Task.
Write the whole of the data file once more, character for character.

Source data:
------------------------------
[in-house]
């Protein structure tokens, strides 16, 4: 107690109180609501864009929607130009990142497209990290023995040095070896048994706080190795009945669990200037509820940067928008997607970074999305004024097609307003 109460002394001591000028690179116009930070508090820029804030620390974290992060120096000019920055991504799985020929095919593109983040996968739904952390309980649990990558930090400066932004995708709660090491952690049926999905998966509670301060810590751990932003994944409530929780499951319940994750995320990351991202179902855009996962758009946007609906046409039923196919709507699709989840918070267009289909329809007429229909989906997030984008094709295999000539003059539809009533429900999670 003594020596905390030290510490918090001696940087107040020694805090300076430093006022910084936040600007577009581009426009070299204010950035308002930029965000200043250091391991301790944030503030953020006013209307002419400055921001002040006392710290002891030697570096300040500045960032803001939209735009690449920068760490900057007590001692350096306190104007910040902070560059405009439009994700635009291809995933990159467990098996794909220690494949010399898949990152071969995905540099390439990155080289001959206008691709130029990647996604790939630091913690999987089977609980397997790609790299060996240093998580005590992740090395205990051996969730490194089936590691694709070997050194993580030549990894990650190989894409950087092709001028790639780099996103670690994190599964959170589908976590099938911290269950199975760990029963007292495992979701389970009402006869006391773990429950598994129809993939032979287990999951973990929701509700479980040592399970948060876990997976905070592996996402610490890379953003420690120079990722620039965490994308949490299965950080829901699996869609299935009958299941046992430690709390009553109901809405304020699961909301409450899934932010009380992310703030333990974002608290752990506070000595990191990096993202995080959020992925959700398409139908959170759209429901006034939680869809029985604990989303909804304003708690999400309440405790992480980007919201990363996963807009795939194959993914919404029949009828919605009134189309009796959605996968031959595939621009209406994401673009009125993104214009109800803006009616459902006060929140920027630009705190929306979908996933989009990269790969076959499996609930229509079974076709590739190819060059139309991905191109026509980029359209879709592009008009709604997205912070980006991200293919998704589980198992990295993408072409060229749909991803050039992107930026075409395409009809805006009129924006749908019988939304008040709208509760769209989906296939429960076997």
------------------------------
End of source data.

[in-house]
């Protein structure tokens, strides 16, 4: 107690109180609501864009929607130009990142497209990290023995040095070896048994706080190795009945669990200037509820940067928008997607970074999305004024097609307003 109460002394001591000028690179116009930070508090820029804030620390974290992060120096000019920055991504799985020929095919593109983040996968739904952390309980649990990558930090400066932004995708709660090491952690049926999905998966509670301060810590751990932003994944409530929780499951319940994750995320990351991202179902855009996962758009946007609906046409039923196919709507699709989840918070267009289909329809007429229909989906997030984008094709295999000539003059539809009533429900999670 003594020596905390030290510490918090001696940087107040020694805090300076430093006022910084936040600007577009581009426009070299204010950035308002930029965000200043250091391991301790944030503030953020006013209307002419400055921001002040006392710290002891030697570096300040500045960032803001939209735009690449920068760490900057007590001692350096306190104007910040902070560059405009439009994700635009291809995933990159467990098996794909220690494949010399898949990152071969995905540099390439990155080289001959206008691709130029990647996604790939630091913690999987089977609980397997790609790299060996240093998580005590992740090395205990051996969730490194089936590691694709070997050194993580030549990894990650190989894409950087092709001028790639780099996103670690994190599964959170589908976590099938911290269950199975760990029963007292495992979701389970009402006869006391773990429950598994129809993939032979287990999951973990929701509700479980040592399970948060876990997976905070592996996402610490890379953003420690120079990722620039965490994308949490299965950080829901699996869609299935009958299941046992430690709390009553109901809405304020699961909301409450899934932010009380992310703030333990974002608290752990506070000595990191990096993202995080959020992925959700398409139908959170759209429901006034939680869809029985604990989303909804304003708690999400309440405790992480980007919201990363996963807009795939194959993914919404029949009828919605009134189309009796959605996968031959595939621009209406994401673009009125993104214009109800803006009616459902006060929140920027630009705190929306979908996933989009990269790969076959499996609930229509079974076709590739190819060059139309991905191109026509980029359209879709592009008009709604997205912070980006991200293919998704589980198992990295993408072409060229749909991803050039992107930026075409395409009809805006009129924006749908019988939304008040709208509760769209989906296939429960076997």